August 1, 2012
Dr. Pierre Vigilance -- not so mysterious after all. Credit: Pierre Vigilance.
I have wanted to interview Dr. Pierre Vigilance since he began his tenure as the head of the D.C. Department of Health in 2008. But there was this wall around him and each brick was a negative adjective about his character. He's a bully. He's pretentious. He's arrogant, aloof, apathetic and another "a" word that I'm not allowed to use on this site. Eventually, I moved on. But I finally got my chance to interview him a few weeks ago. I braced myself for an interview with the "big bad wolf" who might still be a tad bitter. However, the man who met me did not fit that description. I interviewed a man who was warm, relaxed, unabridged, and attentive (which is a nicer "a" word to describe him).
In part one of this interview, Dr. Vigilance explained the highs and lows during his tenure and what he would change in regards to AIDS in the District if he were to do it all over again.
During your tenure at the Department of Health, what were your biggest successes and challenges?
The major success we had was being able to galvanize the Health Department team. We did our best to make them feel appreciated for what they've done by highlighting the work they were doing. We published a number of reports including the HIV Epidemiology Reports, the Obesity Report and Action Plan, and the Preventable Causes of Death Report to highlight the District's health problems and health behaviors. We wanted to highlight behavioral issues, and it wasn't always easy for folks to grasp this as a concept because they are so used to hearing about health from the perspective of diagnoses, and not preventable causes (some of which are behavior driven).
The challenge is everyone wants a "quick fix", and when the onus is placed on providers such as doctors, nurses, social workers, etc. to take care of all health-related issues the responsibility that should be borne by agencies, corporations, and individuals is lost. Many health issues have an underlying cause in economic development, education, transportation, housing, and poverty (to name a few). These determinants affect the conditions in which we live, and they can make a difference with respect to noise levels, air pollution, street safety, and access to exercise, healthy food options, and medical care.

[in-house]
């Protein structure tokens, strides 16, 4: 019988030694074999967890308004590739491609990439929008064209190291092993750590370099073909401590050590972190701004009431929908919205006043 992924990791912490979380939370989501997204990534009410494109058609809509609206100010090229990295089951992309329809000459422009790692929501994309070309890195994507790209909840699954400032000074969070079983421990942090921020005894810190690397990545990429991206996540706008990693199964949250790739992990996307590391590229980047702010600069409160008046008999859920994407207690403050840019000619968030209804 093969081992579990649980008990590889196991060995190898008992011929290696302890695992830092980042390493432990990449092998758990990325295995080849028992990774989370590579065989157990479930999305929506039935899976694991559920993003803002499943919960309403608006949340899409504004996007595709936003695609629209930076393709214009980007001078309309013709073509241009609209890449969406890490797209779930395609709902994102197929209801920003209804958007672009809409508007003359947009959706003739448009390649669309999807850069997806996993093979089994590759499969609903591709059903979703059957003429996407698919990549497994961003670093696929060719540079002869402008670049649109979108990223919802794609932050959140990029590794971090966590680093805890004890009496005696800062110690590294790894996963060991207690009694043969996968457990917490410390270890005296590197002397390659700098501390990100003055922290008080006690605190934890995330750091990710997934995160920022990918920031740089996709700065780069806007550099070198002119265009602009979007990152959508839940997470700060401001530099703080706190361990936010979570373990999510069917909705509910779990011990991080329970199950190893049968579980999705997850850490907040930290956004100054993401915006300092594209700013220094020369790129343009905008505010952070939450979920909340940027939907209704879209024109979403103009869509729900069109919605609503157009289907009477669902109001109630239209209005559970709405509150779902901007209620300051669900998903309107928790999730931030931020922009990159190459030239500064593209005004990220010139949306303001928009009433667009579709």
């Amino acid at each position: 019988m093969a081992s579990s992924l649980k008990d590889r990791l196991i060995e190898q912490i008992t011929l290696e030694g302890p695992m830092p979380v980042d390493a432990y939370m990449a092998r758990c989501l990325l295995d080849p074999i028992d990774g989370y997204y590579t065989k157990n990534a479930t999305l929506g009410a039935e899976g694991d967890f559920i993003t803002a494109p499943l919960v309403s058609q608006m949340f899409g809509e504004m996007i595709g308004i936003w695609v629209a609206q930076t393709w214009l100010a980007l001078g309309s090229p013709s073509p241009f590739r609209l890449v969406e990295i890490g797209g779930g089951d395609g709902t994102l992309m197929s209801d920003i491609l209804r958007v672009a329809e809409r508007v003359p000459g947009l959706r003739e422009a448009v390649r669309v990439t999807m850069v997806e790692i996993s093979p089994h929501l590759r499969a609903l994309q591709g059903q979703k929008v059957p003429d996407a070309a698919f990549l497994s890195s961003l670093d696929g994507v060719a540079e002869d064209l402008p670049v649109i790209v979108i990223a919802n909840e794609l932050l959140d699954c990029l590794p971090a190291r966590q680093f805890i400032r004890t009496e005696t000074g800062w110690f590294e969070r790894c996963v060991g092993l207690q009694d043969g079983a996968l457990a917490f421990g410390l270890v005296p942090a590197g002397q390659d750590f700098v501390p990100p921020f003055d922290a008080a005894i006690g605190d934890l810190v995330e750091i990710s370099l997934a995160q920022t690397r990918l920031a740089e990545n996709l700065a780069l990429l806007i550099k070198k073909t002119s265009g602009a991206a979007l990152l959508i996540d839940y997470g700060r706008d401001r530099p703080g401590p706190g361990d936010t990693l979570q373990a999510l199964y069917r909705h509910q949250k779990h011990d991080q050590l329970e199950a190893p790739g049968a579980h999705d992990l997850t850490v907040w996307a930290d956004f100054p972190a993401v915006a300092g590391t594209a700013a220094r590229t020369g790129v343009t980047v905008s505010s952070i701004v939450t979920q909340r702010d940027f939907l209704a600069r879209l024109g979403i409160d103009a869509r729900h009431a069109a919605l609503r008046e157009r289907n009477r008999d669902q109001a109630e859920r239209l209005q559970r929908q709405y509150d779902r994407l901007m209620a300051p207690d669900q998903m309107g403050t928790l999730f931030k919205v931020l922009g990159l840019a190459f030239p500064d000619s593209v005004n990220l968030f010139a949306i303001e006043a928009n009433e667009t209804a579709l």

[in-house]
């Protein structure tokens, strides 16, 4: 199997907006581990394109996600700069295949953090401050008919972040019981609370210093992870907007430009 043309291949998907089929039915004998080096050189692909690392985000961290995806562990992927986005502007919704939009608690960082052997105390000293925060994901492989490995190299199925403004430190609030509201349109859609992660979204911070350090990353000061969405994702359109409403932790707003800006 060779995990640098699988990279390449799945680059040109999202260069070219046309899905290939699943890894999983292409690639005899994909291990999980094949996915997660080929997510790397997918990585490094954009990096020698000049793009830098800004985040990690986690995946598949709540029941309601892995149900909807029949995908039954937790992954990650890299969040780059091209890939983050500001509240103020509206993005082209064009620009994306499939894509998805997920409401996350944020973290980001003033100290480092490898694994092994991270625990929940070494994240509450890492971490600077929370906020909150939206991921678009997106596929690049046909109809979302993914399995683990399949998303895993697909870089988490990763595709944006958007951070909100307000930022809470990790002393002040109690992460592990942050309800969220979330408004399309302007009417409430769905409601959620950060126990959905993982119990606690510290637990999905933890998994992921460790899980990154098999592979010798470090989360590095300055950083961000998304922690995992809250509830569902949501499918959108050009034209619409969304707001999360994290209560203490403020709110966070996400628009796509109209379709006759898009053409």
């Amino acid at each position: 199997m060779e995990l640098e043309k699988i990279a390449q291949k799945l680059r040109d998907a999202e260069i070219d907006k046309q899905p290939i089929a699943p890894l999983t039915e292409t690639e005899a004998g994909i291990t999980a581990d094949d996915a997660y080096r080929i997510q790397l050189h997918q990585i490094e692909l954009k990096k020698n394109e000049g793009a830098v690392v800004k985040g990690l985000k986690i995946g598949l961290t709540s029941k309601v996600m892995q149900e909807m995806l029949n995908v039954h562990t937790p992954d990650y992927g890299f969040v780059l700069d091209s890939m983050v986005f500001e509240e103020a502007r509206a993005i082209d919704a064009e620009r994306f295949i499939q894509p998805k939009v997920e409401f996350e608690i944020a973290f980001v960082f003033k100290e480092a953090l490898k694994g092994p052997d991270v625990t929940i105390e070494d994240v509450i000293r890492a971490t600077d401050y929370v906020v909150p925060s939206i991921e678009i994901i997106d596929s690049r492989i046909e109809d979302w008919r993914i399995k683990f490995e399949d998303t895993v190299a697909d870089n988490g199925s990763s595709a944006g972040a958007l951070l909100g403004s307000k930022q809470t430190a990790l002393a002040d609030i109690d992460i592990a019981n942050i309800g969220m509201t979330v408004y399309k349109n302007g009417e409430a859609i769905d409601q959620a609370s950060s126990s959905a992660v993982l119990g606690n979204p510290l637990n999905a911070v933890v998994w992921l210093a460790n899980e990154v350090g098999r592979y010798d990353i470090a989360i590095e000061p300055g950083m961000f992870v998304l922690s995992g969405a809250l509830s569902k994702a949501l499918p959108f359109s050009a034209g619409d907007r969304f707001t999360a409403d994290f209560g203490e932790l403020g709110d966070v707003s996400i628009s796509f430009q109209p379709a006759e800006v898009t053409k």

What would you have done differently regarding HIV/AIDS in D.C.?
I think the leadership in our HIV/AIDS Administration was appropriately forward leaning in terms of testing aggressively. Other testing campaigns in other jurisdictions where I have worked before like in Baltimore were very good at establishing the size and scope of the problem.
If I were to do things differently I would have pushed harder for D.C.'s situation to be used to highlight the utility of effective testing campaigns with the ultimate goal of having more jurisdictions commit to testing more people. The nation as a whole could use a clearer picture of where it sits with respect to this epidemic.
It is significant that the District has the rates that it has, and that we have a more complex epidemic than jurisdictions where injection drug use or sex among men who have sex with men (MSM) are the primary risk factors. Since we have a combination of heterosexual, MSM, and IDU transmission we have to build a system that responds to that mix.
The other thing I would do differently is, in working with those community-based organizations (CBOs) who have their feet (and hearts) in the community, would be to engage them in improved capacity building. They need more capacity building, technical assistance, and oversight than our resources were able to provide. I think we can always do a better job with oversight. That oversight would give the agency a better look at what was being provided and maybe put it in a position to provide more care to more people.
In part two, Dr. Vigilance discusses his take on the latest epidemiology report and his idea for a citywide AIDS plan.